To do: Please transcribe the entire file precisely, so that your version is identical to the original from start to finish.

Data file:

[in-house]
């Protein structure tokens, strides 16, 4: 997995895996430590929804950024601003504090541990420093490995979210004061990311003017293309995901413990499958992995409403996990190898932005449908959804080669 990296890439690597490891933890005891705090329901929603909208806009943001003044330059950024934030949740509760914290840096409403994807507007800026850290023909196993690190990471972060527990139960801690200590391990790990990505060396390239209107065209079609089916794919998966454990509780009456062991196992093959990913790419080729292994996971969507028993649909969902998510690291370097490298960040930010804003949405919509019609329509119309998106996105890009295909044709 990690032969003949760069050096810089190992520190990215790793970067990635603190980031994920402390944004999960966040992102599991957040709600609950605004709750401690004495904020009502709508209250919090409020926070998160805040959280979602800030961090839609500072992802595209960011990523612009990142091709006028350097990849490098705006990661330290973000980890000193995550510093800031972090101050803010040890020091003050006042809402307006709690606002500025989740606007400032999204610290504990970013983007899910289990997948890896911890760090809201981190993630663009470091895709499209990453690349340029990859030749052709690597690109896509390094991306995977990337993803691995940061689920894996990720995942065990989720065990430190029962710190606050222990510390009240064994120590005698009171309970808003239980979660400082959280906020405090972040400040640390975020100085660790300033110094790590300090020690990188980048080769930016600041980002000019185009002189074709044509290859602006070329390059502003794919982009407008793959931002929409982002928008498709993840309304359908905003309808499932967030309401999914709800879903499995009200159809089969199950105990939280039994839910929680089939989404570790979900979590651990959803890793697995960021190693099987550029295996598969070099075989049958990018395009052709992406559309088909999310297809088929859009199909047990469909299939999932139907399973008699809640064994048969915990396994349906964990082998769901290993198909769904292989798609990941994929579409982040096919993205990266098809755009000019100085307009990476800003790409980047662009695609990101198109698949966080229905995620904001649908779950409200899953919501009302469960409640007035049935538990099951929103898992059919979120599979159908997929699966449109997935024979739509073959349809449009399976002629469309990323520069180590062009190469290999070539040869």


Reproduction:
[in-house]
């Protein structure tokens, strides 16, 4: 997995895996430590929804950024601003504090541990420093490995979210004061990311003017293309995901413990499958992995409403996990190898932005449908959804080669 990296890439690597490891933890005891705090329901929603909208806009943001003044330059950024934030949740509760914290840096409403994807507007800026850290023909196993690190990471972060527990139960801690200590391990790990990505060396390239209107065209079609089916794919998966454990509780009456062991196992093959990913790419080729292994996971969507028993649909969902998510690291370097490298960040930010804003949405919509019609329509119309998106996105890009295909044709 990690032969003949760069050096810089190992520190990215790793970067990635603190980031994920402390944004999960966040992102599991957040709600609950605004709750401690004495904020009502709508209250919090409020926070998160805040959280979602800030961090839609500072992802595209960011990523612009990142091709006028350097990849490098705006990661330290973000980890000193995550510093800031972090101050803010040890020091003050006042809402307006709690606002500025989740606007400032999204610290504990970013983007899910289990997948890896911890760090809201981190993630663009470091895709499209990453690349340029990859030749052709690597690109896509390094991306995977990337993803691995940061689920894996990720995942065990989720065990430190029962710190606050222990510390009240064994120590005698009171309970808003239980979660400082959280906020405090972040400040640390975020100085660790300033110094790590300090020690990188980048080769930016600041980002000019185009002189074709044509290859602006070329390059502003794919982009407008793959931002929409982002928008498709993840309304359908905003309808499932967030309401999914709800879903499995009200159809089969199950105990939280039994839910929680089939989404570790979900979590651990959803890793697995960021190693099987550029295996598969070099075989049958990018395009052709992406559309088909999310297809088929859009199909047990469909299939999932139907399973008699809640064994048969915990396994349906964990082998769901290993198909769904292989798609990941994929579409982040096919993205990266098809755009000019100085307009990476800003790409980047662009695609990101198109698949966080229905995620904001649908779950409200899953919501009302469960409640007035049935538990099951929103898992059919979120599979159908997929699966449109997935024979739509073959349809449009399976002629469309990323520069180590062009190469290999070539040869």